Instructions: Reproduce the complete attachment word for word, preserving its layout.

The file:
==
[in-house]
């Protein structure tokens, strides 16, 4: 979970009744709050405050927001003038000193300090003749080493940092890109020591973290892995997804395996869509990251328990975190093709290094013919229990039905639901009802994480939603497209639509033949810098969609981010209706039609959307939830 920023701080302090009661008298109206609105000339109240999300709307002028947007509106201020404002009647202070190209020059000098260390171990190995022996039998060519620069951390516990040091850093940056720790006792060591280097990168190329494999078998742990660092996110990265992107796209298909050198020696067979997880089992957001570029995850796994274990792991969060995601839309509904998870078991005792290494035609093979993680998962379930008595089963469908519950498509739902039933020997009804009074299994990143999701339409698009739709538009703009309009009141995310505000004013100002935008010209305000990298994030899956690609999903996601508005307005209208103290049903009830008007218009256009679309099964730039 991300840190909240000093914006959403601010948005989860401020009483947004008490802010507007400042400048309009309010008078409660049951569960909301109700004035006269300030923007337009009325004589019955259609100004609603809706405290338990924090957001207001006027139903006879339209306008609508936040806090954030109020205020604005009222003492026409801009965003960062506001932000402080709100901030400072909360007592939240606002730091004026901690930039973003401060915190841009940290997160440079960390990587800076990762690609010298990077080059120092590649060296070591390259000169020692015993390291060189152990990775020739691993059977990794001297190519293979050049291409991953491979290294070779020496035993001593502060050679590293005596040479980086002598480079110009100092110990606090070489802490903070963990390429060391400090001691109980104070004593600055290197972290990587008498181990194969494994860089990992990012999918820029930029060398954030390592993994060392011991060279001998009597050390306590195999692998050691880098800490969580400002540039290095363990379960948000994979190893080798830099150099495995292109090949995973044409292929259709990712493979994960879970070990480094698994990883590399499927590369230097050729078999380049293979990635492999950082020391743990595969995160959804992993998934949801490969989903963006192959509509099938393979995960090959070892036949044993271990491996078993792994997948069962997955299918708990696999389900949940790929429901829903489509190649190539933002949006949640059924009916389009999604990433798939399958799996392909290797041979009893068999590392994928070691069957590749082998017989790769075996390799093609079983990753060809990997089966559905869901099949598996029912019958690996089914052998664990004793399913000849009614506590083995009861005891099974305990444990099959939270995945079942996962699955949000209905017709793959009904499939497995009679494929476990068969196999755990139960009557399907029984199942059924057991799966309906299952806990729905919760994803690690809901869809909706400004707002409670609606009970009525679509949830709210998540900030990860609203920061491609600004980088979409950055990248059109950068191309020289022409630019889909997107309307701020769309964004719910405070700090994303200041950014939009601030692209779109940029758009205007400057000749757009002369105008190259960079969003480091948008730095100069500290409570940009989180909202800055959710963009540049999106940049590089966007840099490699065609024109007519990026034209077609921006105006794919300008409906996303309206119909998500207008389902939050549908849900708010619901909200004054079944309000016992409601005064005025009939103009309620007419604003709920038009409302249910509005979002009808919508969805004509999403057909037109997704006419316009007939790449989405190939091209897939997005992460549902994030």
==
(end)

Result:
[in-house]
């Protein structure tokens, strides 16, 4: 979970009744709050405050927001003038000193300090003749080493940092890109020591973290892995997804395996869509990251328990975190093709290094013919229990039905639901009802994480939603497209639509033949810098969609981010209706039609959307939830 920023701080302090009661008298109206609105000339109240999300709307002028947007509106201020404002009647202070190209020059000098260390171990190995022996039998060519620069951390516990040091850093940056720790006792060591280097990168190329494999078998742990660092996110990265992107796209298909050198020696067979997880089992957001570029995850796994274990792991969060995601839309509904998870078991005792290494035609093979993680998962379930008595089963469908519950498509739902039933020997009804009074299994990143999701339409698009739709538009703009309009009141995310505000004013100002935008010209305000990298994030899956690609999903996601508005307005209208103290049903009830008007218009256009679309099964730039 991300840190909240000093914006959403601010948005989860401020009483947004008490802010507007400042400048309009309010008078409660049951569960909301109700004035006269300030923007337009009325004589019955259609100004609603809706405290338990924090957001207001006027139903006879339209306008609508936040806090954030109020205020604005009222003492026409801009965003960062506001932000402080709100901030400072909360007592939240606002730091004026901690930039973003401060915190841009940290997160440079960390990587800076990762690609010298990077080059120092590649060296070591390259000169020692015993390291060189152990990775020739691993059977990794001297190519293979050049291409991953491979290294070779020496035993001593502060050679590293005596040479980086002598480079110009100092110990606090070489802490903070963990390429060391400090001691109980104070004593600055290197972290990587008498181990194969494994860089990992990012999918820029930029060398954030390592993994060392011991060279001998009597050390306590195999692998050691880098800490969580400002540039290095363990379960948000994979190893080798830099150099495995292109090949995973044409292929259709990712493979994960879970070990480094698994990883590399499927590369230097050729078999380049293979990635492999950082020391743990595969995160959804992993998934949801490969989903963006192959509509099938393979995960090959070892036949044993271990491996078993792994997948069962997955299918708990696999389900949940790929429901829903489509190649190539933002949006949640059924009916389009999604990433798939399958799996392909290797041979009893068999590392994928070691069957590749082998017989790769075996390799093609079983990753060809990997089966559905869901099949598996029912019958690996089914052998664990004793399913000849009614506590083995009861005891099974305990444990099959939270995945079942996962699955949000209905017709793959009904499939497995009679494929476990068969196999755990139960009557399907029984199942059924057991799966309906299952806990729905919760994803690690809901869809909706400004707002409670609606009970009525679509949830709210998540900030990860609203920061491609600004980088979409950055990248059109950068191309020289022409630019889909997107309307701020769309964004719910405070700090994303200041950014939009601030692209779109940029758009205007400057000749757009002369105008190259960079969003480091948008730095100069500290409570940009989180909202800055959710963009540049999106940049590089966007840099490699065609024109007519990026034209077609921006105006794919300008409906996303309206119909998500207008389902939050549908849900708010619901909200004054079944309000016992409601005064005025009939103009309620007419604003709920038009409302249910509005979002009808919508969805004509999403057909037109997704006419316009007939790449989405190939091209897939997005992460549902994030």